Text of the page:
An Analysis of Art of the Feminine Body

Topics: Brassiere, Breast, Lingerie Pages: 5 (2017 words) Published: December 3, 2002
Female Breasts by Raman Bains In many works of art throughout history, female breasts have been featured prominently and in the nude. The symbolic meaning credited to the breast was usually associated with fertility and nourishment, both spiritual and physical, and in the wider sense, with life. Eroticism, nourishment, abundance, expression, feminine power, as well as feminine subservience, are different contradicting themes of the breast played out in time. Different reiterating views of its importance and the way it should be displayed are used to reflect upon the views of women of the time and life in society in general. At times, it is near-worshipped as a sign of sexuality, or as a sign of nourishment. Other times it is restricted down, sometimes a sign of the inferiority of women or, on the contrary, as a sign of women's independence and their equality to men. Whether it is intentional or unintentional, how the breast is perceived throughout history is a direct reflection of the views of the time. Legends about the breast have appeared in a variety of cultures, from Greek, Indian, to Native American myths, they all contain stories that involve biting a breast. For example, as an infant, Hercules was said to have gotten his extra-human strength from biting the breast of Hera. Other stories such as this can be seen as symbolic of an attack on Mother Nature or the earth goddess, and of man's ability to overcome her (Latteier, 1998, p. 146). Women with multiple sets of breasts are reoccurring themes in Western society, symbolizing fruitfulness. Artenis, the Greek goddess of Ephesus, is said to have had nearly twenty breasts on her chest. She symbolized the female nourishing power and fertility. The Minoan society on the island of Crete welcomed the breast openly. Women's clothing was designed to let the breasts show through and were placed in high social positions of power. Their breasts stood for material wealth, political power, and purity. The Minoans are given credit as the first people to use a corset. They wore bodices that laced below the bust, bracing and exposing the breasts (Winston, Website). Priestesses known as snake goddesses, were notorious for large breasts and snakes that coiled around their arm, would symbolize their power (Yalom, 1997, p. 15). Classic Greek society repressed femininity and acclaimed masculinity. Women were encouraged to stay at home and were given only few rights. Only a special upper class of women known as the Hetaerae, were able to participate in social activities of men. The apodemos, a linen article worn by the Hetaerae, was considered to be the first brassiere (Silverman, Website). It, however, usually compressed the breasts instead of accentuating them, reflecting the anti-feminine views of the time. With the rise of Christianity, the breasts and the flesh in general were discouraged from being exposed. With rounded bellies gaining popularity, the stomach was considered to be more of an important center of female sexuality (Broby-Johansen, 1968, p. 131). This was modeled after the Virgin Mary whose round belly contained the savior (Yalom, 1997, p. 40). It wasn't until the fourteenth century and the Renaissance that this began to change. Explosive creativity and art occurred despite great famine and disease. As people became more frolicsome, clothing became more revealing. Such clothing including lowering the neckline to show cleavage (Latteire, 1998, p. 31). In the seventeenth century, the breasts once again became the center of female attractiveness over the belly. The breast stood as a symbol of power and wealth at a time when mercantilism was on the rise in Europe (Latteire, 1998, p. 32). The corset, which was previously used to flatten the breasts, was used to push in the stomach and push up the breasts (Winston, Website). Louis XIV of France's personal taste was a factor in this, as he demanded lower necklines for all the court women. He considered it a sign of respect to...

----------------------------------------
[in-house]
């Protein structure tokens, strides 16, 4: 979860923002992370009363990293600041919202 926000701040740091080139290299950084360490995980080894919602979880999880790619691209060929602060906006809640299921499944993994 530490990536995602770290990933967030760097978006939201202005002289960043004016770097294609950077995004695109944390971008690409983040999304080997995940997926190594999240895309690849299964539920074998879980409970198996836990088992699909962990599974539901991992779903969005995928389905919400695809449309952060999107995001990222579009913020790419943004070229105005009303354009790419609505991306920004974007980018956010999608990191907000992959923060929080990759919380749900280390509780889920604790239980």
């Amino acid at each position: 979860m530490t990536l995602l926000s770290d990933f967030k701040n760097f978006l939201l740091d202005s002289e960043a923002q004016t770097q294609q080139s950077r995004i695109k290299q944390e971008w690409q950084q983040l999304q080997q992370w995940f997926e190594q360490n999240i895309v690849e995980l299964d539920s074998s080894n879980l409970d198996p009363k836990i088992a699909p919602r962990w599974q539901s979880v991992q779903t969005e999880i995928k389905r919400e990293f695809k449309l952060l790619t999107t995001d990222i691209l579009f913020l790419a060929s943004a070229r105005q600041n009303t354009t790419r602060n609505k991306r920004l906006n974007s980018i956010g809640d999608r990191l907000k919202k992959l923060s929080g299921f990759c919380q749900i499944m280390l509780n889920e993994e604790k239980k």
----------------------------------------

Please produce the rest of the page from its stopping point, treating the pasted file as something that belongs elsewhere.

Cited: Allende, Isabel. (1991). The Infinite Plan. New York: Harper Collins
Broby-Johansen, R. (1968). Body and Clothes. New York: Reinhold Book Corporation.
Latteier, Carolyn. (1998). Breasts: The Women 's Perspective on an American Obsession. Binghamton: The Haworth Press, Inc.
Silverman, Steven. "The Brassiere."
Winston, Elisabeth. "The History of Corsets."
Yalom, Marilyn. (1997). A History of the Breast. New York: Alfred a. Knopf, Inc.
Female Breasts by Raman Bains
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